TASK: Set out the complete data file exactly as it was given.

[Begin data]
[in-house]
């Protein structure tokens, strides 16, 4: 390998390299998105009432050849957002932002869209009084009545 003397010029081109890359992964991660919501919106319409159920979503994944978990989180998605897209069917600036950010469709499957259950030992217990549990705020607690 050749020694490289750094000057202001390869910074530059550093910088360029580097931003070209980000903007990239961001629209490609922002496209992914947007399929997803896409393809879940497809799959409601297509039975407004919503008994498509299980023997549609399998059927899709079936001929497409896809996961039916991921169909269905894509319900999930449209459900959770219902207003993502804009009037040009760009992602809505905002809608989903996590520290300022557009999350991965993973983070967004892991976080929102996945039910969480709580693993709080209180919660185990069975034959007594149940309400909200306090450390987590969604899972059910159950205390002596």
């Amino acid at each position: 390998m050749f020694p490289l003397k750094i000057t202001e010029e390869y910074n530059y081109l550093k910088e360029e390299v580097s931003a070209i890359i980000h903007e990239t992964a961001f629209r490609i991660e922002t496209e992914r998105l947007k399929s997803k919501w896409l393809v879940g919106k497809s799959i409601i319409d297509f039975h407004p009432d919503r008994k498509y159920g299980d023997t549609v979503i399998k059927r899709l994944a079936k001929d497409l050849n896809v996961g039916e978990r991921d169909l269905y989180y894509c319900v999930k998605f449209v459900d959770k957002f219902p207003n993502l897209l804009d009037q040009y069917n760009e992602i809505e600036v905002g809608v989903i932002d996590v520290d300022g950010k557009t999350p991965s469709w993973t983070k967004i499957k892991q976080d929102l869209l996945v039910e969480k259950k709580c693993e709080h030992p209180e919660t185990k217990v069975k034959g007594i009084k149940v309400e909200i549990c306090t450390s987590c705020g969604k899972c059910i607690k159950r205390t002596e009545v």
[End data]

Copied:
[in-house]
């Protein structure tokens, strides 16, 4: 390998390299998105009432050849957002932002869209009084009545 003397010029081109890359992964991660919501919106319409159920979503994944978990989180998605897209069917600036950010469709499957259950030992217990549990705020607690 050749020694490289750094000057202001390869910074530059550093910088360029580097931003070209980000903007990239961001629209490609922002496209992914947007399929997803896409393809879940497809799959409601297509039975407004919503008994498509299980023997549609399998059927899709079936001929497409896809996961039916991921169909269905894509319900999930449209459900959770219902207003993502804009009037040009760009992602809505905002809608989903996590520290300022557009999350991965993973983070967004892991976080929102996945039910969480709580693993709080209180919660185990069975034959007594149940309400909200306090450390987590969604899972059910159950205390002596």
């Amino acid at each position: 390998m050749f020694p490289l003397k750094i000057t202001e010029e390869y910074n530059y081109l550093k910088e360029e390299v580097s931003a070209i890359i980000h903007e990239t992964a961001f629209r490609i991660e922002t496209e992914r998105l947007k399929s997803k919501w896409l393809v879940g919106k497809s799959i409601i319409d297509f039975h407004p009432d919503r008994k498509y159920g299980d023997t549609v979503i399998k059927r899709l994944a079936k001929d497409l050849n896809v996961g039916e978990r991921d169909l269905y989180y894509c319900v999930k998605f449209v459900d959770k957002f219902p207003n993502l897209l804009d009037q040009y069917n760009e992602i809505e600036v905002g809608v989903i932002d996590v520290d300022g950010k557009t999350p991965s469709w993973t983070k967004i499957k892991q976080d929102l869209l996945v039910e969480k259950k709580c693993e709080h030992p209180e919660t185990k217990v069975k034959g007594i009084k149940v309400e909200i549990c306090t450390s987590c705020g969604k899972c059910i607690k159950r205390t002596e009545v």